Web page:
Welcome to the world of buzzwords. Popular, catchy phrases that might still retain some of their original meaning when applied in the right context, but which over time have simply become the trend.
Buzzwords are mostly used to impress people or to obfuscate when there isn’t much to say and, yet, a lot must be said. These words often originate in jargon or acronyms. Some words that we can immediately think of include next-gen, snowflake, deep dive, gig, stratcom or wheelhouse. Nodding your head as you read the collection?
Let’s dive deep into this concept and understand where it all began.
Meaning: what’s in a word?
The Concise Oxford English Dictionary defines a buzzword as ‘a slogan’, or ‘a fashionable piece of jargon’.
How do buzzwords originate? They do not simply appear; they are usually created by a group of people to mean something that they understand, or as a way to generate some hype. More often than not, buzzwords are associated with management and are part a of the leadership lexicon, more commonly known as ‘management speak’.
What this means is when a manager uses a buzzword, most people – subordinates or peers – hear just the word and not the meaning. They apply a context to it, further its popularity by using it themselves in a situation they deem similar.
Buzzwords were originally used by business students studying at Harvard. In the early years of buzz-wording (see what we did there?), these words were used by students to help them quickly recall terms of importance.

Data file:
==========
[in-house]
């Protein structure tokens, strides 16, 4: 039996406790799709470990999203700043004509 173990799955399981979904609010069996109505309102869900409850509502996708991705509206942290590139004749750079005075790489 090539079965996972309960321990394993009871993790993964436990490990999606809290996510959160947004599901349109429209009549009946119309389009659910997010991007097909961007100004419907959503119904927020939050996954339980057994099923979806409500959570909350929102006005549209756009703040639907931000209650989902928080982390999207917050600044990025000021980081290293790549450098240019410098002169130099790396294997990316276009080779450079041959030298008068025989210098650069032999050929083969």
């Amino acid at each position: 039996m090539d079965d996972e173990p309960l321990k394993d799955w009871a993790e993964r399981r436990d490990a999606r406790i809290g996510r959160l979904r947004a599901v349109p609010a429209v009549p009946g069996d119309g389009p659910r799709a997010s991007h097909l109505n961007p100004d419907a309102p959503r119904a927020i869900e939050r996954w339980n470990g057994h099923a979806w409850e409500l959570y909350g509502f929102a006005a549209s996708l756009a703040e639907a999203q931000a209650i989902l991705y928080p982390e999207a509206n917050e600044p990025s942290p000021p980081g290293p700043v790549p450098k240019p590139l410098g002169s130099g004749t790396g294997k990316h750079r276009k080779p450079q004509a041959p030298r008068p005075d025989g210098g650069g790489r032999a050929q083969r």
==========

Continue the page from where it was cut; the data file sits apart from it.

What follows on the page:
Here are a few examples:
-If his analysis does not highlight the most important problem, he has ‘poor focus’.
-If he fails to emphasize important recommendations, he will be accused of ‘tinkering’.
-If the sequence for the ‘implementation’ of the recommendation isn’t good, it’s a matter of ‘poor timing’
-To succeed, a student must ‘get on top of the problem’.
These terms, and many others, were collated and they soon became popular, and got the moniker ‘buzzwords’.
Using these terms meant students could speak with authority, and it seemed that using it was often more important than coming up with the answer.
It wasn’t long before these buzzwords made a strong impact on business culture and today are commonly used in business speak as well.
Present day scenario: what are the suits saying?
Buzzwords in business are a way for people to feel like they are all on the ‘same page’. In fact, many workplaces use specialized jargon that are either particular to their industry or their workplace.
These words are not only a trend, but they are also a ‘ticket of entry’ for individuals within a successful organization.
LinkedIn publishes an annual list of ‘buzzwords to avoid’ while creating resumes – ‘trite, empty words that sound good to the ear but actually convey almost nothing at all’. Some words in the list are: driven, extensive experience, track record, passionate, responsible motivated, creative, strategic, organizational, and expert. Feel like rewriting that resume, don’t you?
It might appear that buzzwords are almost a ‘necessary evil’ used by management to inspire their team, but also to stroke their egos. Often these cross over into pop culture and then into everyday life. With so many avenues for becoming ‘viral’, a buzzword can catch on quickly and be adopted by the entire world rapidly.